The publication could lie. But, if the advertiser is paranoid, they could come to us and we would develop a system to see how many times their advertisement was viewed. We have everything from casinos to dog and pet hotels.

Question: What types of services do casinos want?

Answer: For Jerry’s Nugget, we do their entire Web site. There’s other casinos that have huge internal (information technology) departments, but (department managers) come to us, because their information technology departments are so busy.

About 75 percent of our customers are in Nevada. We acquired datacities.com of Florida in November. As a result, we provide the technology for other Web hosting companies to run their businesses.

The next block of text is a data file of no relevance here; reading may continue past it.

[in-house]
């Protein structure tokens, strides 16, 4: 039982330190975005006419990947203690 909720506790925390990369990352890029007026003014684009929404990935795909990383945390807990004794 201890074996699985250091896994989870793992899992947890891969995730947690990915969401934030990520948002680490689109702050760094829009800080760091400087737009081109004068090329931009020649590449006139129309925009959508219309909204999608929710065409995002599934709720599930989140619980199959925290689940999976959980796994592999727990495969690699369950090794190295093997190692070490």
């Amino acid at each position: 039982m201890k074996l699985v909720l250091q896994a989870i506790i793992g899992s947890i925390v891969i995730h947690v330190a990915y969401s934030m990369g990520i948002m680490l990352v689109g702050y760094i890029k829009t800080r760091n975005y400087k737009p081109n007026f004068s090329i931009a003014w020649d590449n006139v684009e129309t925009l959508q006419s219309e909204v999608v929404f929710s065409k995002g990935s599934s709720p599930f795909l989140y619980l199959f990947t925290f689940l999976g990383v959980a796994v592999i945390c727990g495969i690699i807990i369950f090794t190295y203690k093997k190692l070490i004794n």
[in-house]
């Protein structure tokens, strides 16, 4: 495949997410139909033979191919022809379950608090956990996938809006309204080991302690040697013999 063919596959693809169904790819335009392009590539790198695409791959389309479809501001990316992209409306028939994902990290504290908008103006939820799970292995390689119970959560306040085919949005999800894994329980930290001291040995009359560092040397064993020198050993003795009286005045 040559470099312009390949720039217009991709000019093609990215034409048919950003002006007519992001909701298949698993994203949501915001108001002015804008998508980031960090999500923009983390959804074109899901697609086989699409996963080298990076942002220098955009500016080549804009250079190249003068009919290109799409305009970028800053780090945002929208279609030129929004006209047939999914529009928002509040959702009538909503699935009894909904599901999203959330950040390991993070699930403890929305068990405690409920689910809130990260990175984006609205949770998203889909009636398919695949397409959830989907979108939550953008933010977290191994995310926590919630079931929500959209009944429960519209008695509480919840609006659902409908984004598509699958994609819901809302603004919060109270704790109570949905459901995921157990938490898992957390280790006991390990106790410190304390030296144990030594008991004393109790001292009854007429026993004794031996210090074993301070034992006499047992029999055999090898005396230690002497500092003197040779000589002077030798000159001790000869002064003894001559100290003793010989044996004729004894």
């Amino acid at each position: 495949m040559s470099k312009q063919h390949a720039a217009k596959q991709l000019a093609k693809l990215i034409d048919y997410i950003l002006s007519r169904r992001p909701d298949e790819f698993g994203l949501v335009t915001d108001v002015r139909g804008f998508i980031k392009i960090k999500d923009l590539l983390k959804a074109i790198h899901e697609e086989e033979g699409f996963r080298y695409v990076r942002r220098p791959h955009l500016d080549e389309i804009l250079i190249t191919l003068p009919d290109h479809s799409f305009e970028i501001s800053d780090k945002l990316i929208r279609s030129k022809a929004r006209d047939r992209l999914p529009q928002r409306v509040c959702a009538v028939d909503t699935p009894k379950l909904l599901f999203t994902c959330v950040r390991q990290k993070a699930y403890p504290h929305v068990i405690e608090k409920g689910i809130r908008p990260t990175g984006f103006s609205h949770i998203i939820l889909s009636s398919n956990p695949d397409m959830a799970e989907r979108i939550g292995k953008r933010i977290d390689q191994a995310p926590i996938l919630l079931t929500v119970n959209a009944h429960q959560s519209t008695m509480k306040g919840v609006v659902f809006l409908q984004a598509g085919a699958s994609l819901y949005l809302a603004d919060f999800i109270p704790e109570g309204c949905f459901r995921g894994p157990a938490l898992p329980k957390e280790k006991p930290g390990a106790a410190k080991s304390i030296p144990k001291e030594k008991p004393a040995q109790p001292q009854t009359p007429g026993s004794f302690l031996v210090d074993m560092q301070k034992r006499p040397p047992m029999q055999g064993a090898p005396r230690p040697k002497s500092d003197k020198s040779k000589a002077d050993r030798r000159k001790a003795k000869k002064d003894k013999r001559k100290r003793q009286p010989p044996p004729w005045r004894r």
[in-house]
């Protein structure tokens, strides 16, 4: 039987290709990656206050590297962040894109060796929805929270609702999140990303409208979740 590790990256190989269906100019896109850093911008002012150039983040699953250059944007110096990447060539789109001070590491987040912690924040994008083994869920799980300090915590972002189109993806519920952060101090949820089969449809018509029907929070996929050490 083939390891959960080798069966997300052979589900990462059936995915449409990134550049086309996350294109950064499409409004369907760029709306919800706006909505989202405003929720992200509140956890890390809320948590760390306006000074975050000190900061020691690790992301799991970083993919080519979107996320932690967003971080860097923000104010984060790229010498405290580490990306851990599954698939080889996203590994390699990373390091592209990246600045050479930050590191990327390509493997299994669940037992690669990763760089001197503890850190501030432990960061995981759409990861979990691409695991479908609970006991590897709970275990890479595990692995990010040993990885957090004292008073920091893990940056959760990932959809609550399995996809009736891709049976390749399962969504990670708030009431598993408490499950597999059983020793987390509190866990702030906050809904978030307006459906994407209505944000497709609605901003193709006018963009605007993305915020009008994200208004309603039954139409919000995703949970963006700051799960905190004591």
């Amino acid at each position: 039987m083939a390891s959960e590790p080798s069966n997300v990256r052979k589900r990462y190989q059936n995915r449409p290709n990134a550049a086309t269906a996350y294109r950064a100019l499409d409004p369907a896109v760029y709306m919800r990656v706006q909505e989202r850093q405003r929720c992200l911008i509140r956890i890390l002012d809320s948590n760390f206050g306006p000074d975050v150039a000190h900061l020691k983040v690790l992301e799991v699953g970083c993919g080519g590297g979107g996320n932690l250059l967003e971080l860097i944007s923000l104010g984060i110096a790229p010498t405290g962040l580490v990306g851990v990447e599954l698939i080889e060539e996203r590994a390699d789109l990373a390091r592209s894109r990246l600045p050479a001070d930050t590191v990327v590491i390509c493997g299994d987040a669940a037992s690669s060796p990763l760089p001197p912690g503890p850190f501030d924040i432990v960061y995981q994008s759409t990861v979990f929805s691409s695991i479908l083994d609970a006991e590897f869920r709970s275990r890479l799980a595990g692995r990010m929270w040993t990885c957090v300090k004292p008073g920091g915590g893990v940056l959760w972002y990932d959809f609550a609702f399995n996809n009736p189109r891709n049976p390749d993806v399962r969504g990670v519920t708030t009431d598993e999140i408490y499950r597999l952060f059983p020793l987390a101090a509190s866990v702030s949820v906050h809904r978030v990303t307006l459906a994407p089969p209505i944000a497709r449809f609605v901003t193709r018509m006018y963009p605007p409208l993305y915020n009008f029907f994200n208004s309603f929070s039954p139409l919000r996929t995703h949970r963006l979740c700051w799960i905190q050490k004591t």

Question: Where do you want to take Cenicola-Helvin from here?

Answer: I want to take this company public under our terms. We’ve been profitable. 2007 was our first year in four years that we weren’t profitable because there’s a lot of (expense) amortization of a lot of equipment.

Question: Why do you want to go public and what do you want to use that money for?

Answer: I’ve wanted to use the stock as a tool for acquisitions and growth. It gives the company credibility. I tell all my employees my goal is to make them a millionaire. Taking the company public is really the only way to do that.

Contact reporter John G. Edwards at jedwards@reviewjournal.com or (702) 383-0420.